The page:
Encouragement Pages-06/18/2021-Reconciling The Writer (3/3)

Out of this mini-series, the last thing that I want you to consider is the belief you have in yourself to keep writing. Do you believe that you can do it?

As simple as this is, it is the most complex thing you will have to ask yourself as writer.

Can I do it?

Think and choose wisely.

If you think you can, you will.

If you think you can’t, you won’t.

With Love & Ink,

JBHarris

Writer Spotlight-Janelle Fallon

Writer Spotlight Questions:

  1. Describe your writing journey.
  • What is your favorite thing to write?
  • What inspires you to write?
  • How do you define success as a writer?
  • Where can you be found on social media?
  • What books have you published? Where can your books be purchased/ordered?
  • What are your future projects?

What is the best piece of writing advice you have been given

Encouragement Pages-06/16/2021–Reconciling The Writer (2/3)

Reconciling the Writer continues.

The question: If you are afraid, what are you afraid to say?

This is important because if you cannot pinpoint what you are afraid of, then it will be come a fear. It will muzzle you and stymie you!

A stymied writer is a writer whom isn’t writing.

These things are not to be taken lightly, and have to be confronted for the strengthening of your talent.

With Love & Ink,

JBHarris

BOOK IN A YEAR SERIES-MONTH 6: The Power Of A Draft

“It doesn’t have to be perfect. It just has to be written.” -JBHarris

What I think is so disheartening about the writing process is that it can feel so daunting! What you have in your head and what may come out of it doesn’t always look the most polished, sane or pretty.

But that is the point of a rough draft–it’s rough! It’s not meant to be clean. It is meant to be written. Think of it as going through a forest with a machete. Your job is to cut a path. And keep cutting the path towards the other side of the forest–by any means necessary.

Remember that the most crucial thing is to get what you have what is in your head out of it.

No more. No less.

The most important thing about a draft is that once it is written–it can be changed! It can be lengthened, shortened and made a series with the right motivations. In essence, this is the poignant thing to remember when beginning a draft–fiction or non-fiction!

I know it’s messy. I know it is scary. I know it feels impossible, soul-crushing and challenges your imagination–but write anyway. The next step is the revision. This is where Neil Gaiman says where you look like you knew what you were doing the whole time.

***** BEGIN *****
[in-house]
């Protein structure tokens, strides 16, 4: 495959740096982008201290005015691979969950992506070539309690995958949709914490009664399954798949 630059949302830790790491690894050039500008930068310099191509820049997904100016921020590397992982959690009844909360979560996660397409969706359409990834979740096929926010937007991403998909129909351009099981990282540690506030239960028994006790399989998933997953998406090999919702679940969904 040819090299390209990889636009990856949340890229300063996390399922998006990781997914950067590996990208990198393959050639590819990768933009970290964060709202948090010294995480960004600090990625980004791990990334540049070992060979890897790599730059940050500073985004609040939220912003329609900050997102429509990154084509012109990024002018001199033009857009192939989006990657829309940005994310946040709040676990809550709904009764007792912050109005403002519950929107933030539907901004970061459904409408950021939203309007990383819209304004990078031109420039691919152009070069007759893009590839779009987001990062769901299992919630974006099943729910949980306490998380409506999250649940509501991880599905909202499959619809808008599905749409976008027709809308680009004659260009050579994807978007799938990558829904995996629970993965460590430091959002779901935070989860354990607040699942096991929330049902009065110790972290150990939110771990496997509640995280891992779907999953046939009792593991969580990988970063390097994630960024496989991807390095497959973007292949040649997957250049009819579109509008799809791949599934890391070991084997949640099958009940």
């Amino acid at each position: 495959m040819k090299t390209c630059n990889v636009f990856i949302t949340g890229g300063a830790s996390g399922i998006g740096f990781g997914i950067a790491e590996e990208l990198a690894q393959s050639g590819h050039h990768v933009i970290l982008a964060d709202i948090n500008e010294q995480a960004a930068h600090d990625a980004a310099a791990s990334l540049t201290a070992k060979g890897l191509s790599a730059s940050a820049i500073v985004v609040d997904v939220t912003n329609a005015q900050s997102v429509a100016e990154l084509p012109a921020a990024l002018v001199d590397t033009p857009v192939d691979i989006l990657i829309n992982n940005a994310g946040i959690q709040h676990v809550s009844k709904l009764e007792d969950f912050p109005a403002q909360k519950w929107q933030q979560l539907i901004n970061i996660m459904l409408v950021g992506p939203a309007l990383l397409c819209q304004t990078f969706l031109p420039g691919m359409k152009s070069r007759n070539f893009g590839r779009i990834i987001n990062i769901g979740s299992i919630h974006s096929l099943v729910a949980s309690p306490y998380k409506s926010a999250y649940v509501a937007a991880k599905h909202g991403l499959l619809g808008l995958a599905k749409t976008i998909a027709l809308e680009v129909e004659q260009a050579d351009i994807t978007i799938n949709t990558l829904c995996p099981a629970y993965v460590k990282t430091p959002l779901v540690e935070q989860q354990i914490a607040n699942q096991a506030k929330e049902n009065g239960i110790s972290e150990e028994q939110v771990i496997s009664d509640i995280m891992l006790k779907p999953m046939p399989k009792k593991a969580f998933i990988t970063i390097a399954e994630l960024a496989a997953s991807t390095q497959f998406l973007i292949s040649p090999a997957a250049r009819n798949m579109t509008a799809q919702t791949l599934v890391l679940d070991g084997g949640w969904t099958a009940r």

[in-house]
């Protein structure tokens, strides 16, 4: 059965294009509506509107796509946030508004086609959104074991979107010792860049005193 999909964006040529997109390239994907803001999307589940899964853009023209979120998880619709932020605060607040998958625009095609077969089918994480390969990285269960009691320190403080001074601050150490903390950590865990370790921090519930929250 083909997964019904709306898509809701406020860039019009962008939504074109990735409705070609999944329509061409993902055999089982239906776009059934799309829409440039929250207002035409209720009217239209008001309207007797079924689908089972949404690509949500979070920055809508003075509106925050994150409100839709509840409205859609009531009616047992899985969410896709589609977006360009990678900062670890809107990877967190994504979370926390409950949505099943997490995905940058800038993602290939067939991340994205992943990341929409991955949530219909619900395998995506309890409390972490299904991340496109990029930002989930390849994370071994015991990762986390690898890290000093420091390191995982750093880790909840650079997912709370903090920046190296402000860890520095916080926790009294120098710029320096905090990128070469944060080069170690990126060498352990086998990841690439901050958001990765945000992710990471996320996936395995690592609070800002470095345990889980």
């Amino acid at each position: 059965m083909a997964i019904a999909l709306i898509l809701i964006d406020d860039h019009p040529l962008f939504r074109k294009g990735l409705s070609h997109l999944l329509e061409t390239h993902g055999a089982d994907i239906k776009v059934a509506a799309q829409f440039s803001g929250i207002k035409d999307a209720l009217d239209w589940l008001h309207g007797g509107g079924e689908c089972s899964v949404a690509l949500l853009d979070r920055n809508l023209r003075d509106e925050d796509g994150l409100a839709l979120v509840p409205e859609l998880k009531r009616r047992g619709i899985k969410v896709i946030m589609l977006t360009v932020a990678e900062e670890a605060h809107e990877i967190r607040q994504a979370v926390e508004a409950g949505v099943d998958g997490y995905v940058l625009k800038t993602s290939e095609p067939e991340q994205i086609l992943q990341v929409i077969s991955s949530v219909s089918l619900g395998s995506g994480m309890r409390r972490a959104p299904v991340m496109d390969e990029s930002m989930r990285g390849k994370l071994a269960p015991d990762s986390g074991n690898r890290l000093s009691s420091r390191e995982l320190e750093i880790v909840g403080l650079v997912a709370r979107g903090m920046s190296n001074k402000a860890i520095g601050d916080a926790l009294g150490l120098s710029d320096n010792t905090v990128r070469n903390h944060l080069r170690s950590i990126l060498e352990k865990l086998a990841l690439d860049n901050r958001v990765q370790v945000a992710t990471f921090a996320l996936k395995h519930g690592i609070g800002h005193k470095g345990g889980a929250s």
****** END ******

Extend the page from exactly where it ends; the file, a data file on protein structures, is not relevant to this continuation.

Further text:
Encouragement Pages-06/14/2021-Reconciling The Writer (1/3)

Reconciling the Writer is just what it sounds like.

Through this three day process, I will as you this question first:

What are you afraid of?

Fear will always be the weight invisible that ties your hands. It blanks your mind and sets destructive fire to all your imaginations. It will lie to you. It will make excuses and will always tell you tomorrow is going to be the best time to do anything.

Confront the fear. Dismantle it. Write through it.

With Love & Ink,

JBHarris

Reconciling The Writer

*This will be a show on The Writers’ Block Podcast on 6/24/2021. Follow me on TikTok @shesgottapen.

This month has been introspective for me. This is why the theme for this week’s Encouragement Pages is this: reconciling the writer.

With all that is going on in the world, it can be hard to remember that you are both artist and human being. In that space of reconciliation, I have three questions which I will ask this week. These three questions will aid in your self-examination, and to steer you back to writing.

Be brave. Be bold. Keep going.

KEEP GOING!

Happy Writing.

BOOK IN A YEAR SERIES-MONTH 6: The Power Of A Draft

“All first drafts are sh!t.” -Ernest Hemingway

What I need all you writers to understand is there is nothing wrong with a messy, dirty first draft. This is a part of the process–the underbelly as it were. It is the underbelly of writing that mines your intent.

Here is what that means.

The greatest power of a draft is intent–the driving force behind your writing. Your first draft flushes out (read: mines–like digging for precious gems) your idea in its most raw form.

It’s hard.

It’s confusing.

It’s maddening.

But it is not impossible. What bares remembering and repeating is the shortest story and the longest story, are still written letter by letter, word by word. Do no despise the small beginnings, the false starts, the double-backing and the imposter syndrome.

Commit to the next word, the next sentence, next paragraph and next paragraphs and the next pages. Be ruthless with the work–and take no prisoners. Take all words captive.

You can do it!